I purchased my first Amazon parrot 34 years ago from the previous owner in Tucson, Arizona. It was a Double Yellow Head Amazon, an adult that had been originally imported to the USA thru a quarantine station. As a child I’d had parakeets and ducks and was totally mesmerized by this new large, brightly colored parrot with flashing orange-red eyes. Boy, was I in for a learning experience. From a pet shop I purchased a cage; a bag of seeds, a bag of oyster shells, and a book on parrots. They wished me well and sent me on my way. When I reflect on all that I have learned from reading books, listening to other bird fanciers, hobbyists, breeders and avian vets since then is amazing. Now, I have people telling me that I should write a book about training.
From that initial experience I have become much more involved with birds and continue to learn on a daily basis. I now raise Amazons, Cockatoos, African Greys, Macaws, several species of Conures and Cockatiels. What I and the avian community have learned about nutrition and diet since then has been instrumental in all of our birds living longer, healthier lives. It has also resulted in the ability to raise these wonderful creatures in sufficient numbers so that our Arizona Parrots Bird Ranch can be counted as one of the Breeding facilities that helps to reduce the need for taking birds from the wild so importation of parrots is no longer necessary.
In My Opinion
Talk to six different bird breeders and you’ll get six different ideas on what constitutes good nutrition. So please realize that what I feed my birds is a direct result of what has proven to me, to be the formula that works best. If something else is working for you by all means stick with it. If you are purchasing a bird from me, I want you to keep it on the diet that it is familiar with for a period of at least two weeks. After that you can start the conversion process to change it over to a diet that suits your particular situation. You can walk into any store that sells bird supplies and still find the sunflower, corn and hot pepper mix that was the standard 36 years ago.
I feed all my birds a seed and pellet mix. My reasons for choosing that diet are numerous and if you would like to know more email me and I will be glad to tell you. All my birds get fresh clean water daily. I do not put vitamins in the water because I am comfortable with the vitamin supplementation in the pellets. I give fresh fruits and vegetables to the birds, depending on the season. My favorite vegetables to feed the parrots are Yams, Carrots, Spinach and Broccoli.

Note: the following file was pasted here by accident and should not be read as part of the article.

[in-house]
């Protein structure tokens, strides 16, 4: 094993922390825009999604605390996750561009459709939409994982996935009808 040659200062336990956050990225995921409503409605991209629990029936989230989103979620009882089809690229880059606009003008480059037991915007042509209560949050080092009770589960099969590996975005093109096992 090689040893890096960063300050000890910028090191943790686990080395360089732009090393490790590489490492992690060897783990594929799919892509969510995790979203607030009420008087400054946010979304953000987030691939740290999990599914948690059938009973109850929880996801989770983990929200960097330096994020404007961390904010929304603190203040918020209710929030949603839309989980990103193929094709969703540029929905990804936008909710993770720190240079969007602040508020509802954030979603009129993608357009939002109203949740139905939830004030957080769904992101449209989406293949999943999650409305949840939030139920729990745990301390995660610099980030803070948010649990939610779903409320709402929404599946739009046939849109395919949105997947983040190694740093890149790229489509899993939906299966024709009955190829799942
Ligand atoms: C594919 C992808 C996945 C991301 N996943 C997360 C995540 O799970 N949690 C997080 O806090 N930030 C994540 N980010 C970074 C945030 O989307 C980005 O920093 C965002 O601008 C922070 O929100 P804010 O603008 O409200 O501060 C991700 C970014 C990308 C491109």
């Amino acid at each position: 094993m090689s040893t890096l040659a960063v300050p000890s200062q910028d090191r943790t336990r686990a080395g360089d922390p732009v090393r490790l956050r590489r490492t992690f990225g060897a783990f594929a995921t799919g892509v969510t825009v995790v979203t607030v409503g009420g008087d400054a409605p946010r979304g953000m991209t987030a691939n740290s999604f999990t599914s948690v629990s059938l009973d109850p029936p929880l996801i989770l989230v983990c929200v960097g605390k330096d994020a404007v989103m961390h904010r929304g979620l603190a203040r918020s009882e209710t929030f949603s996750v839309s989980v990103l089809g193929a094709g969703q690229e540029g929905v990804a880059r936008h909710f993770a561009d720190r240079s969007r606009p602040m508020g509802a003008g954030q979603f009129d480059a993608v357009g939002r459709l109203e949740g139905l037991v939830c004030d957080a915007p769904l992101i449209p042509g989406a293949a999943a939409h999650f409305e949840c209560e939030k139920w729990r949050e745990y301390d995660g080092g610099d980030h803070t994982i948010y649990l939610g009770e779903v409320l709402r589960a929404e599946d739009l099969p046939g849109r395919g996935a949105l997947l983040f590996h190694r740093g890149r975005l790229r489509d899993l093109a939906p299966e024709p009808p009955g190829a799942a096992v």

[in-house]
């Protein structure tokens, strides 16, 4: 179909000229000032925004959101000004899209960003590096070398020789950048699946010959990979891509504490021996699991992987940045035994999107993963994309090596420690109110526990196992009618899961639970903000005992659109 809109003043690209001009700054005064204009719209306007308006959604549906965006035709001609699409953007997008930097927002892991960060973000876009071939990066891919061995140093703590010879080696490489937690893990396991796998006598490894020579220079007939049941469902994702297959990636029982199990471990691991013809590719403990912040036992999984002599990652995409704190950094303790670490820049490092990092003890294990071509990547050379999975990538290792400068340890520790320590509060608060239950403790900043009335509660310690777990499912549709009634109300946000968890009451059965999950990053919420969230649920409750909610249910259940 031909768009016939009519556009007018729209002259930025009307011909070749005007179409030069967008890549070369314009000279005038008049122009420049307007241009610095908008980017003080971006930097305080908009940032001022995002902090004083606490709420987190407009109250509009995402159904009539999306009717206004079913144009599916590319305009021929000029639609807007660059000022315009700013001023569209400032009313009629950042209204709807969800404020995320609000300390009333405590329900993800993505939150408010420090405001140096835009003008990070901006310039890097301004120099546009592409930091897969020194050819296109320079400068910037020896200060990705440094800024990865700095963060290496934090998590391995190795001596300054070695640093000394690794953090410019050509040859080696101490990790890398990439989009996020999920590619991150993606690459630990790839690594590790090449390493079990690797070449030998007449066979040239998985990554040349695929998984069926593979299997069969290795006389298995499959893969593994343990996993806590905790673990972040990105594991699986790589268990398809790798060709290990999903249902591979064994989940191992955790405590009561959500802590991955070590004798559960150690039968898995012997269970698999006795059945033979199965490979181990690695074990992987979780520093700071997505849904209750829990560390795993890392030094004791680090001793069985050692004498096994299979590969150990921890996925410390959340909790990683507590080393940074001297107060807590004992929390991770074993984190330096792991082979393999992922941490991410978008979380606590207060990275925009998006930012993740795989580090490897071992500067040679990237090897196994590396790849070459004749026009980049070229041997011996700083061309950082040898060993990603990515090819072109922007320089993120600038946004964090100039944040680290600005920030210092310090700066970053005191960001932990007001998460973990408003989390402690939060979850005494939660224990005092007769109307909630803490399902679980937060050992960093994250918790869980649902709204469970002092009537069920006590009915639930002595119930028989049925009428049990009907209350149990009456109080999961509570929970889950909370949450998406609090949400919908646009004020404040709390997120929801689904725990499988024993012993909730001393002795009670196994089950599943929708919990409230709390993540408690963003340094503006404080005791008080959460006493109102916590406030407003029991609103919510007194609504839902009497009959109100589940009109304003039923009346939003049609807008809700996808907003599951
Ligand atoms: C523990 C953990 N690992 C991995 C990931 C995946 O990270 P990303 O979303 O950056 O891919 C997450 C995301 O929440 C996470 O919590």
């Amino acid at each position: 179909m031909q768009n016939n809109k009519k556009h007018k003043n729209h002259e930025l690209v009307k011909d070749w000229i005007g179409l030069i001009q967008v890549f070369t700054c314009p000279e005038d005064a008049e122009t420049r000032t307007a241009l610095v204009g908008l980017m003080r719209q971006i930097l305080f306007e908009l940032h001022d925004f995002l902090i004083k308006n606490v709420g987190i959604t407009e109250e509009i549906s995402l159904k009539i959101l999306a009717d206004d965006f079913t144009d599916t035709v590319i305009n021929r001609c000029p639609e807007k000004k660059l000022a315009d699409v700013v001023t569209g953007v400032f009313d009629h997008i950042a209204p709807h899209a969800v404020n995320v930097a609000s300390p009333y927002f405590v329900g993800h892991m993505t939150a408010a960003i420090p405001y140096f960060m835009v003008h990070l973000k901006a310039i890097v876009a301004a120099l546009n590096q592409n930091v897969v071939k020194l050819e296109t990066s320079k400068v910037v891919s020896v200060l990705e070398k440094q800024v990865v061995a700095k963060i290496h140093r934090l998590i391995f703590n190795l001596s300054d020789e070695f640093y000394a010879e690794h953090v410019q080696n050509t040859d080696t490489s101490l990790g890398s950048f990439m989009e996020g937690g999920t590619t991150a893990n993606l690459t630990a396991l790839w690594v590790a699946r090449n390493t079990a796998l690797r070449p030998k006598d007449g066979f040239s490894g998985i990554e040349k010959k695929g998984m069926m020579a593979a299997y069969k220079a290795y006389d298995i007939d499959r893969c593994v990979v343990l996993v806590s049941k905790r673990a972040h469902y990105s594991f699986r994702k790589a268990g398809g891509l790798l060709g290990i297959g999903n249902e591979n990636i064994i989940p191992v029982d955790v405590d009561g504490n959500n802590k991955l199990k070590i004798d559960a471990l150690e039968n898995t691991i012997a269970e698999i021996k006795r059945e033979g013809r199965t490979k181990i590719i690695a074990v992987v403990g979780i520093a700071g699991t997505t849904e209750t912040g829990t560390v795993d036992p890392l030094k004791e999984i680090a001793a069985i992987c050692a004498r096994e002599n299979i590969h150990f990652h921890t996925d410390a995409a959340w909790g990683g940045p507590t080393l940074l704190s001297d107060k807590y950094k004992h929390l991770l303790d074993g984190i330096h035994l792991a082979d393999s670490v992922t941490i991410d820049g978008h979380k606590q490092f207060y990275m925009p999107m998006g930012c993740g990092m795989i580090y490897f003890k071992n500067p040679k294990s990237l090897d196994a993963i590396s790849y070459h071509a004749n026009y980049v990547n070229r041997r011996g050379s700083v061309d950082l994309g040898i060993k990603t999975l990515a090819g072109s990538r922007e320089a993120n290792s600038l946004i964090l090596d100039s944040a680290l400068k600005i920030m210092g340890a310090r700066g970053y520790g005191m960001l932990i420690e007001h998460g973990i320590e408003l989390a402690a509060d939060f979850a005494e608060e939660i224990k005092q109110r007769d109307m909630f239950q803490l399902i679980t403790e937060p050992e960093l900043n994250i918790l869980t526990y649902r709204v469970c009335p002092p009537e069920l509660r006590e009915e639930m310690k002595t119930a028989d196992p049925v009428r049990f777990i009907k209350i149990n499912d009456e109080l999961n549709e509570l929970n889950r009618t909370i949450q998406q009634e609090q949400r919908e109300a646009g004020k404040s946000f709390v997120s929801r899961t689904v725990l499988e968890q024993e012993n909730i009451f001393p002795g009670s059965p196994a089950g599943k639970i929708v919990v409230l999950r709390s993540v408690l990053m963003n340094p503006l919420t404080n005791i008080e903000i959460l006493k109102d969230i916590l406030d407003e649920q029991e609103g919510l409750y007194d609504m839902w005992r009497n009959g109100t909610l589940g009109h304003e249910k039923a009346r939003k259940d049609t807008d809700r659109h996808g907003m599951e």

I do not feed grit/gravel and have not had any problems. The house birds (pets) get some people food but almost no meat (it should be lean and well cooked if it is given. We like to cook for our birds and make wonderful rice, bean, and veggie mixes (available at the pet store). Go ahead, spoil them, that’s why we have them. My list of foods that are not good for birds follows:
NO Caffeine (sodas or coffee)
NO Apple seeds
NO Peach pits
MINIMAL (as in a little doesn’t hurt) salt, sugar or fat
Now having been in the bird business for over 36 years, I have heard all the stories; the birds eat chocolate, drink coffee, beer or other alcoholic beverages, etc. but it is my opinion that bird owners should not allow this to happen. I don’t oppose giving birds a little bit of Sunflower seeds or peanuts as a treat or reward, but I only give them as a treat since I want them to have pellets and seeds as the main diet. If there is a special treat that your bird likes, use it as a reward for good behavior. Things that my birds are very fond of are: apples, sweet potatoes, corn, broccoli, carrots, hard boiled eggs (chopped up very finely with the shell), a bit of toast with peanut butter.